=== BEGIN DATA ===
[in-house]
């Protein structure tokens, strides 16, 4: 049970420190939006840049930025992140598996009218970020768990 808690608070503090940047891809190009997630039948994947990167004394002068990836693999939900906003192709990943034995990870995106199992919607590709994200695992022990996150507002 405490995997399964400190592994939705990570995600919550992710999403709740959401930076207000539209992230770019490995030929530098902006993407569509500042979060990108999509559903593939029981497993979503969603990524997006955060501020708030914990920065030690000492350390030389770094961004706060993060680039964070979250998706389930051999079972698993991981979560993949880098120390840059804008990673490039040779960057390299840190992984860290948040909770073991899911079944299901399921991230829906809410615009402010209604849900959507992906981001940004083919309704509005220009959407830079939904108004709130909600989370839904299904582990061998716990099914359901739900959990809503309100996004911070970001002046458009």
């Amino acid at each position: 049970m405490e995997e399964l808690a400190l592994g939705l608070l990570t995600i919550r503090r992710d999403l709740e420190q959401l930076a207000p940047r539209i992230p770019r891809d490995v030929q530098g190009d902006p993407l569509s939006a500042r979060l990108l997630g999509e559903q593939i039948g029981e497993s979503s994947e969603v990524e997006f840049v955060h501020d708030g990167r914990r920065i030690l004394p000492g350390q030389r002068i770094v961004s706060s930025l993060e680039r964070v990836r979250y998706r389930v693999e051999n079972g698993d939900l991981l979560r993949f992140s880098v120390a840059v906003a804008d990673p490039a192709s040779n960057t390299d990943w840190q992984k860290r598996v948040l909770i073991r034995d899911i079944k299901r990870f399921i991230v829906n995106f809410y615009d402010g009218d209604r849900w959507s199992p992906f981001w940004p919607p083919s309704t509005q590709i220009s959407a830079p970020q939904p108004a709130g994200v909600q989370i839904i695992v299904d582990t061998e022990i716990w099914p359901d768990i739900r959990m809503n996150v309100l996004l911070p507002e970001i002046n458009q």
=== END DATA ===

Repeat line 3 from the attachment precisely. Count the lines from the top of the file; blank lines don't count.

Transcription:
């Amino acid at each position: 049970m405490e995997e399964l808690a400190l592994g939705l608070l990570t995600i919550r503090r992710d999403l709740e420190q959401l930076a207000p940047r539209i992230p770019r891809d490995v030929q530098g190009d902006p993407l569509s939006a500042r979060l990108l997630g999509e559903q593939i039948g029981e497993s979503s994947e969603v990524e997006f840049v955060h501020d708030g990167r914990r920065i030690l004394p000492g350390q030389r002068i770094v961004s706060s930025l993060e680039r964070v990836r979250y998706r389930v693999e051999n079972g698993d939900l991981l979560r993949f992140s880098v120390a840059v906003a804008d990673p490039a192709s040779n960057t390299d990943w840190q992984k860290r598996v948040l909770i073991r034995d899911i079944k299901r990870f399921i991230v829906n995106f809410y615009d402010g009218d209604r849900w959507s199992p992906f981001w940004p919607p083919s309704t509005q590709i220009s959407a830079p970020q939904p108004a709130g994200v909600q989370i839904i695992v299904d582990t061998e022990i716990w099914p359901d768990i739900r959990m809503n996150v309100l996004l911070p507002e970001i002046n458009q």